Artun Vardanyan v. AMCO Ins. Co.
Year 2015
Court California Court of Appeal, Fifth District
Case Number F069953
  • Causation
  • Jury Instructions
  • California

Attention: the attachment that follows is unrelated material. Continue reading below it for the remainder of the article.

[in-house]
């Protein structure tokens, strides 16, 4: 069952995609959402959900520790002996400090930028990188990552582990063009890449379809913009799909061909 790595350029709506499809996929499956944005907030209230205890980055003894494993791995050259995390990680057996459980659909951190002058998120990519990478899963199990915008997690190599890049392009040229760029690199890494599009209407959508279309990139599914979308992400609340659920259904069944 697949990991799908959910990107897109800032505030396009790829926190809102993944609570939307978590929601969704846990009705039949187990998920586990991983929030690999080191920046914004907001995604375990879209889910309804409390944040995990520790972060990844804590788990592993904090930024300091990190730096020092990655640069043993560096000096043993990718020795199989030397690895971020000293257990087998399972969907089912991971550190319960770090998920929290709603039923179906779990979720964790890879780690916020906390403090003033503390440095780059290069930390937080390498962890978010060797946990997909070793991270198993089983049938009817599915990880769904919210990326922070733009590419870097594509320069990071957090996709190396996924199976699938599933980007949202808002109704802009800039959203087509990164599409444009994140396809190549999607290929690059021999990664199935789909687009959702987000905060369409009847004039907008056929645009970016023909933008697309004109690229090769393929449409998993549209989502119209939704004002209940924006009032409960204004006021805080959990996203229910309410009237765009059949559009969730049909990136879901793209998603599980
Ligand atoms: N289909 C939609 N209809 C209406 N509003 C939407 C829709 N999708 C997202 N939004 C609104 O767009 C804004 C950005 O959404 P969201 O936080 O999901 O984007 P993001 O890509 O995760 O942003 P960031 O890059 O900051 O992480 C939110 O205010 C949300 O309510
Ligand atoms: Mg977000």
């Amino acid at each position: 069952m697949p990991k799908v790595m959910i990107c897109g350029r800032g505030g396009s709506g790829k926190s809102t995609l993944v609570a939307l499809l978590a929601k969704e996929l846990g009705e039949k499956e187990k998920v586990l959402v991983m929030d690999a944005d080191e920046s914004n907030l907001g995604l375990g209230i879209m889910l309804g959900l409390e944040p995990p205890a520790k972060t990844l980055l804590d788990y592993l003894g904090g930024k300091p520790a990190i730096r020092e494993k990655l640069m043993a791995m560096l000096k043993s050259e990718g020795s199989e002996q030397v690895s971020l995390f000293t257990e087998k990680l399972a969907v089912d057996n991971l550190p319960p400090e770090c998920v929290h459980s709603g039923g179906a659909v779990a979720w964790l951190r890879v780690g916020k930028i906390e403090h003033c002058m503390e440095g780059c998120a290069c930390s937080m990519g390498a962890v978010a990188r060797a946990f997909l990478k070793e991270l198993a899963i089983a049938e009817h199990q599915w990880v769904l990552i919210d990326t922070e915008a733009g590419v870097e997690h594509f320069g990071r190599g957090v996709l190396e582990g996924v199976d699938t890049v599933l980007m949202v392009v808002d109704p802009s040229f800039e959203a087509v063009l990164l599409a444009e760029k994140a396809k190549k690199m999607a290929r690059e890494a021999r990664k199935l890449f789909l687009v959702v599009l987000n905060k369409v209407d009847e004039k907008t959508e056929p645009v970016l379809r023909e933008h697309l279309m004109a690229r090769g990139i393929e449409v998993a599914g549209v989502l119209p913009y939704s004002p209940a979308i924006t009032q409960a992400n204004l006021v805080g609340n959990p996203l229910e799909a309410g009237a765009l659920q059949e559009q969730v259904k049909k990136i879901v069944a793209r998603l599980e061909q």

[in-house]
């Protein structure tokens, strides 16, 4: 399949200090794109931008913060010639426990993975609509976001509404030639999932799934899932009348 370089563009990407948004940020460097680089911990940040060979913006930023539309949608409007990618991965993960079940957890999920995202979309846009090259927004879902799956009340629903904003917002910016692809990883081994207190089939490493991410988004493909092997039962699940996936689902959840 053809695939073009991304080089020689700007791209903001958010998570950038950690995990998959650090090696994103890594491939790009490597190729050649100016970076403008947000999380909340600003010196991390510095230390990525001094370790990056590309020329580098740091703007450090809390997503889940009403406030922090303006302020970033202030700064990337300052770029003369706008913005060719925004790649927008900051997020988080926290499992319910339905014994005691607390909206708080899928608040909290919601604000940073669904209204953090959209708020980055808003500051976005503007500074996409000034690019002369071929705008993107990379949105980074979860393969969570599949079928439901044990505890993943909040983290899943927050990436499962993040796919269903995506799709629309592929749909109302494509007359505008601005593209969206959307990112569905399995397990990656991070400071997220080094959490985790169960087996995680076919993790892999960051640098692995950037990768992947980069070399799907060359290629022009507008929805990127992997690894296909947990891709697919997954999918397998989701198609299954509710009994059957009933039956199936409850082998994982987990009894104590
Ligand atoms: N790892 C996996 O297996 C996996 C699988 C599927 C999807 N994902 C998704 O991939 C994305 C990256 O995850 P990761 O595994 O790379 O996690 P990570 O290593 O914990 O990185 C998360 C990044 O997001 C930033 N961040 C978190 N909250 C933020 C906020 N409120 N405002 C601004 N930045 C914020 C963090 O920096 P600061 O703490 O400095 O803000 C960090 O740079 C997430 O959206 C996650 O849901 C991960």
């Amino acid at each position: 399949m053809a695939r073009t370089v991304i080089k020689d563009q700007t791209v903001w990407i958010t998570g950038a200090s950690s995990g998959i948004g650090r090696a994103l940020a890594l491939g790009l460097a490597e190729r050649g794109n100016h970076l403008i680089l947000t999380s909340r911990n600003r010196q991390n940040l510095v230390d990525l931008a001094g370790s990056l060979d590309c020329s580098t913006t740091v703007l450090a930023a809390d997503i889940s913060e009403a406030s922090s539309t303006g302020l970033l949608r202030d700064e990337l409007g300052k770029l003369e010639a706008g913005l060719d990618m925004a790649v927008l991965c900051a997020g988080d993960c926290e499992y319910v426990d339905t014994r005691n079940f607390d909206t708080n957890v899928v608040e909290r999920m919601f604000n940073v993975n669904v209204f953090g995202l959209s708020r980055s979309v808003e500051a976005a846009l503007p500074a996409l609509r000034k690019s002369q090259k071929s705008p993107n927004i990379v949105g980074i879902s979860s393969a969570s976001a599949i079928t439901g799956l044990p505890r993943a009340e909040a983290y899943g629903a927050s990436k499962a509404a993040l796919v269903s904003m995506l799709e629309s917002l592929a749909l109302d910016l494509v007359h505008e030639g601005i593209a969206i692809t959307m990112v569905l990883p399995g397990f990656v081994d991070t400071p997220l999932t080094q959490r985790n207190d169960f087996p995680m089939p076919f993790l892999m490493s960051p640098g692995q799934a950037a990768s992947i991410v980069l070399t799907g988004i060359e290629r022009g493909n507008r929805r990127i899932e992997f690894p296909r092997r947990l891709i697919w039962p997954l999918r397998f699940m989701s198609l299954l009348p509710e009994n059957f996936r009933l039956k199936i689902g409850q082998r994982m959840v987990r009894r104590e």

California is among a minority of states that recognize the Efficient Proximate Cause (“EPC”) doctrine. Under the EPC, when multiple perils combine to cause loss of damage to an insured property, even if one cause is excluded, if the efficient proximate cause (the most important/predominant cause) is a covered cause, the policy pays. The EPC (California Insurance Code Section 530) and decades of case law protect homeowners from causation-related denials of coverage in many cases. In clear legal error, the trial judge refused to give California Civil Jury Instruction (“CACI”) 2306, the jury instruction applicable to cases involving multiple causes. Instead, the trial judge allowed the carrier to instruct the jury that if any cause was excluded from the policy, coverage could be properly denied. This is known as the doctrine of anti-concurrent causation which is illegal in California. UP urged the Court of Appeal to remand the case with directions to cure the error and instruct the jury on CACI 2306. UP weighed in to support the homeowner in this case primarily because of the tremendous public policy implications if the decision is allowed to stand. California homeowners cannot afford to play semantics with their insurers and insurers cannot be allowed to contract out of their legal obligations to provide coverage with clever draftsmanship. UP reminded the Court that the overwhelming weight of legal authority prohibits insurers from drafting exclusions that clearly contradict the California Insurance Code. UPdate 12/11/15: Today the 5th District Court of Appeal issued a decision affirming California’s “efficient proximate case” doctrine. The Court held: “[Under Julian v. Hartford Underwriters Ins. Co], a policy cannot extend coverage for a specified peril, then exclude coverage for a loss caused by a combination of the covered peril and an excluded peril, without regard to whether the covered peril was the predominant or efficient proximate cause of the loss…if any other peril contributes to the loss, whether the loss is covered or excluded depends upon which peril is the predominant cause of the loss. To the extent the term “caused only by one or more” of the listed perils can be construed to mean the contribution of any unlisted peril, in any way and to any degree, would result in the loss being excluded from coverage, the provision is an unenforceable attempt to contract around the efficient proximate cause doctrine. Accordingly, CACI No. 2306, rather than defendant’s proposed special instruction was the correct instruction to give to the jury. Because the trial court granted the motion for a directed verdict based on the effect the erroneous proposed jury instruction would have had on plaintiff’s case, we must reverse the judgment and remand to the trial court.” (See Opn, pp. 12-19). The Court remanded the case for a new trial with directions for the presiding judge to give the appropriate jury instruction, CACI 2306. UPdate 3/20/16: The California Supreme Court denied insurers request to depublish the case (order granting publication issued 1/7/2016) A little more about the case from our February 9, 2016 Advocacy and Action UPdate: Home and business owners in the Golden State can breathe easier thanks to a court opinion in Vardanyan v. AMCO Ins. Co that reinforces an important consumer protection rule: If a loss results from more than one cause, the policy pays, as long as the most important cause of the loss – the “efficient proximate cause” is covered. Damage from a fire following an earthquake remains covered in California. Whew! [UP’s] amicus brief contributed to the recent favorable CA decision. Despite hard work by UP, Merlin Law Group and others, this rule is not in place in many other states, as thousands of people learned the hard way after Hurricane Katrina. Insurers in those states can include “anti-concurrent cause” (“ACC”) wording in their policies that trumps coverage where any contributing cause of a loss is excluded. Even if (covered) high winds cause storm surges that in turn cause (excluded) flooding, insurers in states that allow ACC clauses can refuse to pay for the damage. Congratulations to Ed Kerley and Dylan Schaffer on the important victory for California policyholders.